The Book Thief Audio CD – Audiobook, CD, Unabridged
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"Becomes compelling spoken in the rich tones of Allan Corduner ... has the haunting quality of poetry" (The Times)
"The gentle narration increases the impact of these terrible events." (Observer)
"Allan Corduner is perfectly voiced as the narrator" (Daily Express)
"A major achievement" (People)
"'Perched on the cusp between grown-up and young adult fiction... it deplores human misery and celebrates the power of language'" (New York Times)
The story of a young girl who steals books, her family and the boxer in their basement as they struggle to survive in Nazi Germany.
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Top Customer Reviews
The Book Thief is highly original, although it did remind me somewhat of my book of the year for 2007 "The Boy in the Striped Pyjamas." The subject matter for both books is the Nazification of Germany. Both books look at things from the perspective of a child growing up in the most turbulent of times and both have a child-like simplicity that just adds to their powers.
The Book Thief is a beautiful book from start to finish. Indeed at times it is more of a scrapbook of a life than a novel. It has a strangeness that only enhances the subject matter. For a start it is narrated by death. But this never detracts from the shape or power of the novel as young lives are slowly ripped apart in a German Town where poverty is rife.
The central character Liesel has a beautiful calmness of spirit. She always seems to be on the verge of re-alisation whilst still retaining the fragility of childhood. Slowly and gradually the evil unfolds before her as she becomes aware of the fate of the Jews in a town where she is thrust as an unwilling refugee.
In her adopted father Hans Hubermann, Zusak has created one of those unforgettable men of strength and kindness. At first when Liesel is thrust into the Hubermann household I was expecting a hard-hearted couple keen to take the small amount of money that Lisel brings with her but not so keen to give her the love that she craves. Nothing could be more from the truth.Read more ›
Death takes the reader by the hand, and leads us through the lives and deaths of people in Liesel's world, he kind of "gives the game away" a few times - and yet that never spoils it - it prepares the reader for what's ahead.
This is an astonishing book - the writing is great - an unusual style - but one that fits perfectly somehow with the voice of Death - and that of the unforgettable Liesel.
However, I felt the characterisation altogether a little weak - there were very few characters I could care about; many of them appear to be cardboard cutouts of stereotypical personalities. The story meanders a lot in the middle of the book without much really happening and most of the events seem to have no purpose at all. All in all, I don't know what this book wants to be. It doesn't deliver the full atmosphere of what it was like living in Nazi Germany, as I had expected; nor is it a simple idyllic bildungsroman. It is neither happy nor depressing; its target audience appears to be neither for adults nor for children. Many would undoubtedly argue that it is precisely this ambiguity that makes the book so enjoyable; I believe it is a matter of taste whether you like those kinds of books or not.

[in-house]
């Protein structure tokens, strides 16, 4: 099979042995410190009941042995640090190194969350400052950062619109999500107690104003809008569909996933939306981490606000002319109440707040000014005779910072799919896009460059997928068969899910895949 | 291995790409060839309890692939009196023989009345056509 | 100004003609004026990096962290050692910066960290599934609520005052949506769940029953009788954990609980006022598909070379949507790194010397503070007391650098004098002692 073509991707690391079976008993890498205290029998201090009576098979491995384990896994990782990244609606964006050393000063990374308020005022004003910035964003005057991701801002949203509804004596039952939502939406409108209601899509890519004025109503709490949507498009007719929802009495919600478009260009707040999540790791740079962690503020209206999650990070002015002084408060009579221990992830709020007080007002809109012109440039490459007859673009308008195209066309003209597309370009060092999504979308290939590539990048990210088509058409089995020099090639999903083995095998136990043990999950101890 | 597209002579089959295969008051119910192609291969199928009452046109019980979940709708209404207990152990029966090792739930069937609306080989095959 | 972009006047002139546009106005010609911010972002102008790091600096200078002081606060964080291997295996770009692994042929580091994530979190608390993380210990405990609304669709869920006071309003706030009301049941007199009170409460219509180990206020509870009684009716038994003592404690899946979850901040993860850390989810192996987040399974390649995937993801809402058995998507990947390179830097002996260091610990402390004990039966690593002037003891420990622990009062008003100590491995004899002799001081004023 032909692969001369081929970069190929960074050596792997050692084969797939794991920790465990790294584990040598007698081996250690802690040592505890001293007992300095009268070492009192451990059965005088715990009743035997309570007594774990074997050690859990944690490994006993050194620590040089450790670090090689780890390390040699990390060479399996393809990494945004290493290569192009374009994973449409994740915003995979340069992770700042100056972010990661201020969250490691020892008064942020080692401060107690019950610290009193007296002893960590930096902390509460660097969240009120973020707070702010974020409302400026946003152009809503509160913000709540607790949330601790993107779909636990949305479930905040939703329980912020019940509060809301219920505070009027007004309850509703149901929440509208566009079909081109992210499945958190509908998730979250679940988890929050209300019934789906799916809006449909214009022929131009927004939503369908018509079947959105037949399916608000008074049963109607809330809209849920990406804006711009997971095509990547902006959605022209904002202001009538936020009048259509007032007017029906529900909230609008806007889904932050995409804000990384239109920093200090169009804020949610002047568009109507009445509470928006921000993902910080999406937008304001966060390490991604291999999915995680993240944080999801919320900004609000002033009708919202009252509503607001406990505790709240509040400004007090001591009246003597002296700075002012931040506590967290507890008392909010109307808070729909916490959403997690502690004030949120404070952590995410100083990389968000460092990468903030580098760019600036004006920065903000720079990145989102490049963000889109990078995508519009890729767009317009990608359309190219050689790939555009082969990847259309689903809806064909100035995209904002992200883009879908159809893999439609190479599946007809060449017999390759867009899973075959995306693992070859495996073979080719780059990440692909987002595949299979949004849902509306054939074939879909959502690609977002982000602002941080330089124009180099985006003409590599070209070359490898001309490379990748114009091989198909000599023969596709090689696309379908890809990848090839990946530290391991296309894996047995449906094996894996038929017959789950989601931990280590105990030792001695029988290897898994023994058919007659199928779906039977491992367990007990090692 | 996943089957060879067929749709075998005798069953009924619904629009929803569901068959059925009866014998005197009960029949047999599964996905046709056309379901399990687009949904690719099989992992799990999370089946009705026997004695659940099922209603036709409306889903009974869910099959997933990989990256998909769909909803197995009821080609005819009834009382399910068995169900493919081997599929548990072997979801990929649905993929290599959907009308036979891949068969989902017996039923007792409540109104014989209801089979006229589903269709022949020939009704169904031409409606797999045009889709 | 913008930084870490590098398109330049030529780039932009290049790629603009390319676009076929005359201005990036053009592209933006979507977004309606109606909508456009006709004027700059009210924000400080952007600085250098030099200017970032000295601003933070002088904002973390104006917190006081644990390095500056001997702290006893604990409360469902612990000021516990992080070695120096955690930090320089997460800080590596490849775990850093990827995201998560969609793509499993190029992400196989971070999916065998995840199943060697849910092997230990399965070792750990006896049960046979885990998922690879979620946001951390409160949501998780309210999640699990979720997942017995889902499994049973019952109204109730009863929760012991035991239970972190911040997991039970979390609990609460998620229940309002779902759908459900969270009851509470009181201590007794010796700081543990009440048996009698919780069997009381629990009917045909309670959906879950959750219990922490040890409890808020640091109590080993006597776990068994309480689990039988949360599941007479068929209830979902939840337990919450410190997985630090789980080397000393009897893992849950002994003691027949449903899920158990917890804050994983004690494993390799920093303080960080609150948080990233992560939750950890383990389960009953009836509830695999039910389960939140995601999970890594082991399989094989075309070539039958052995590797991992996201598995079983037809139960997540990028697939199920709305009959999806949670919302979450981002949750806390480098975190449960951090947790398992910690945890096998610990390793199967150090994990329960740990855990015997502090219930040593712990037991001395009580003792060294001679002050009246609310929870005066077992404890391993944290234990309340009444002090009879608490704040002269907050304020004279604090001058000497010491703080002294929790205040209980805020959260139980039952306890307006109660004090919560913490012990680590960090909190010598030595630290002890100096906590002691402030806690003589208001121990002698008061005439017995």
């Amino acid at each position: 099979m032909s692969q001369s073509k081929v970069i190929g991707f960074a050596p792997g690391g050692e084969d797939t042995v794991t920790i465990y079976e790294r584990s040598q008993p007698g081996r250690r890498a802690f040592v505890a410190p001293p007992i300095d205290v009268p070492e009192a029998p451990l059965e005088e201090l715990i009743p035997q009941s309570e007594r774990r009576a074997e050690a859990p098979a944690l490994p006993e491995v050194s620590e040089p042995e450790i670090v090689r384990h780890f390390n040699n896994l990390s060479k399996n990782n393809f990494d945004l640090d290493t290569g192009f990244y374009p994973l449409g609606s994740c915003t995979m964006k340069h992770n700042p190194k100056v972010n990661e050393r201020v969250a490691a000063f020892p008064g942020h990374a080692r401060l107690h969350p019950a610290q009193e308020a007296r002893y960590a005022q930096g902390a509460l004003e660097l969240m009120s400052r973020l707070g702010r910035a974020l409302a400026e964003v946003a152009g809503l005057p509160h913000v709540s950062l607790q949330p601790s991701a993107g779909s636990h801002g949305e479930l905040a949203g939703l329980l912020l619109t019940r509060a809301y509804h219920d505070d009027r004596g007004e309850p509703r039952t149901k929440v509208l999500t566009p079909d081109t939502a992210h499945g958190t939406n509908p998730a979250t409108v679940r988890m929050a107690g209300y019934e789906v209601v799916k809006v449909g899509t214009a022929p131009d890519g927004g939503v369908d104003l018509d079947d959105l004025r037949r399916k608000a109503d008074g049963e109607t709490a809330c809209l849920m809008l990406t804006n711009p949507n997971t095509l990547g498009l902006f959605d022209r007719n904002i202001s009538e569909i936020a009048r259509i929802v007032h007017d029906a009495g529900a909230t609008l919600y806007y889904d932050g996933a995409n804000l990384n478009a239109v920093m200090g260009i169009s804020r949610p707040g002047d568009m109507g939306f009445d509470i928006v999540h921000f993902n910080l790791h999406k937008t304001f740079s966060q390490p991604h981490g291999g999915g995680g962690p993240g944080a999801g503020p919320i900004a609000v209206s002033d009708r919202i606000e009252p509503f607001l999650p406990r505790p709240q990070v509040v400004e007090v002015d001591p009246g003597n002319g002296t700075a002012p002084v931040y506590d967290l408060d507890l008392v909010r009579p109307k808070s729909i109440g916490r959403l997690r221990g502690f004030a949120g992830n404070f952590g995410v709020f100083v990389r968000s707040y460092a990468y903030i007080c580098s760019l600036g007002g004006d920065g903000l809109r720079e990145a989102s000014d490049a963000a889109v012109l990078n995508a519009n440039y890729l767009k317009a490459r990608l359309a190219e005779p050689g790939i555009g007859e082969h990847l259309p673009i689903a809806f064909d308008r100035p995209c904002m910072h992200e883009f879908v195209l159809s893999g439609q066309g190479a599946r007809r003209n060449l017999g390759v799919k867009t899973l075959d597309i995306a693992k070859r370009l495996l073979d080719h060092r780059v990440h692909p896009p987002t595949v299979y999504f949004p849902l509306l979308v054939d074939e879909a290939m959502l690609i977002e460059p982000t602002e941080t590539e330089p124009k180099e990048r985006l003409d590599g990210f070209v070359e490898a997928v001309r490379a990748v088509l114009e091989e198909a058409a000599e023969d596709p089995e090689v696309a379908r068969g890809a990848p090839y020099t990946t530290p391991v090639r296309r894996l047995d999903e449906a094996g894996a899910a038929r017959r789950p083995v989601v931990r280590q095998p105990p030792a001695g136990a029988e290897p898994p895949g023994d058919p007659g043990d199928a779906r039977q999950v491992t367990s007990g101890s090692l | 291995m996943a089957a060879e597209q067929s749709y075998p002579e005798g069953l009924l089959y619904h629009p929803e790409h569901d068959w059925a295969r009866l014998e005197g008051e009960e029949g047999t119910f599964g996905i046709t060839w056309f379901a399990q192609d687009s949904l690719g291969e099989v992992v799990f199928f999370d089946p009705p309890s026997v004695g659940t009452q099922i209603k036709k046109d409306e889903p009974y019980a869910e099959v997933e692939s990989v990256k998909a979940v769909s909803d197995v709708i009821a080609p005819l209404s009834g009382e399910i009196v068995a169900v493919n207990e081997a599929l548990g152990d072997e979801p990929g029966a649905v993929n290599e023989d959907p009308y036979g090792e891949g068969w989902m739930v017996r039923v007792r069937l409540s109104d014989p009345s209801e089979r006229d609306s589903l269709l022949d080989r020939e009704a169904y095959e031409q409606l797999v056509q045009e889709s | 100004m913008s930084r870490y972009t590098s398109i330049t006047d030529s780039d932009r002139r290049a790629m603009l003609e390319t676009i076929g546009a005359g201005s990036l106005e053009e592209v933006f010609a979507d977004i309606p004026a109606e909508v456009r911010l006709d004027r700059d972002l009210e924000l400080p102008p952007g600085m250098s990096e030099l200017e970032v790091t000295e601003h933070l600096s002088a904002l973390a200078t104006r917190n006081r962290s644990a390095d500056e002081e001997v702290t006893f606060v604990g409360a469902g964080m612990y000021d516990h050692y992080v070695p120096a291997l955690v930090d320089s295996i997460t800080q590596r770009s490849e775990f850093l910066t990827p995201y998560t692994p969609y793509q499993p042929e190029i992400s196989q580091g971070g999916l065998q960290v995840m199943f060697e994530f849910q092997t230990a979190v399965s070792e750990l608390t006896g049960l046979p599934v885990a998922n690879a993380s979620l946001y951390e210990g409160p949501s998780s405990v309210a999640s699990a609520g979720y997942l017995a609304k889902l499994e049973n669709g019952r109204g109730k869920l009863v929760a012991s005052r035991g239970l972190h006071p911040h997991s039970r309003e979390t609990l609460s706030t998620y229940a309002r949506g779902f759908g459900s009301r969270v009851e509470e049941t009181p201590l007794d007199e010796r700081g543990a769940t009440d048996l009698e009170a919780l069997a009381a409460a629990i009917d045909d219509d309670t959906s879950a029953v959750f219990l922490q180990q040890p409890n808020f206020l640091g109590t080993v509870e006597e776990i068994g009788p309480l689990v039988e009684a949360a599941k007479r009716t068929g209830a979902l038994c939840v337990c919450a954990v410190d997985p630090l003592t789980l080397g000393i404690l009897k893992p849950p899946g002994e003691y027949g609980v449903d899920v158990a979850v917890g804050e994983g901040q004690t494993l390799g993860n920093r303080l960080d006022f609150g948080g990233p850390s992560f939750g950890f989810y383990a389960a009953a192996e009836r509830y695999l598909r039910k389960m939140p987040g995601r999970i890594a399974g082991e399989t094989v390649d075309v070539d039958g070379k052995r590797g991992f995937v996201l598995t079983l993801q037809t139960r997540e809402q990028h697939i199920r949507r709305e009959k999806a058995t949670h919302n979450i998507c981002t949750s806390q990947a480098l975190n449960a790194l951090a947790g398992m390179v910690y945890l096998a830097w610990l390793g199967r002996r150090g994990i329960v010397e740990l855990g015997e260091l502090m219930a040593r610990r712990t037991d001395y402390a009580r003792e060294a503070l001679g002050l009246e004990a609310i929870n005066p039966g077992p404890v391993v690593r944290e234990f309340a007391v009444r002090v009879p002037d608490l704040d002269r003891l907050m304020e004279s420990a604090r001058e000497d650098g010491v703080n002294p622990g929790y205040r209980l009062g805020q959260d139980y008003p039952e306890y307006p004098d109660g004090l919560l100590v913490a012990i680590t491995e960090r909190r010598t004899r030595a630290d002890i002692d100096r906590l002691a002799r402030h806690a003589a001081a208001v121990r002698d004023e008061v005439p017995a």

If there is one word I would sum up the book with, it would be 'clever' - the structure certainly is ingenious and the narration with Death works very well in some parts. However, I do think that Zusak had tried a tad too hard; I felt the basics of a good book - the characters, the plot and writing style - had suffered as a result of pursuing style over content. While some people (as testified by the many positive reviews) would love this book, others will find it is not entirely up their street. Try it, and find out!
Most Recent Customer Reviews
Easy read from beginning to end (and what an ending). The story builds to a crecendo and is an enjoyable and quirky read throughout. Read morePublished 5 hours ago by Keith
This book is honestly amazing if you love historical fiction. Would definitely recommend!!Published 1 day ago by Amazon Customer
I loved this book. It will always remind me of fishguard and camping and holidays with loved ones. Best ever.Published 1 day ago by Unknown
I found this a hard book to get in to at first as I struggled with the way it is written. However, I persevered and am happy that I did. A brilliant and well told story.Published 2 days ago by SammieB
It is easy to forget that humans are capable of the cruellest of cruel acts and the deepest love. This book reminds that both co-exist in all of us. Read morePublished 2 days ago by Csherw
My words wouldn't do this book justice, so privileged to have read it, thank you for the memories of the fallen who will always be remembered.Published 3 days ago by tanya adolpho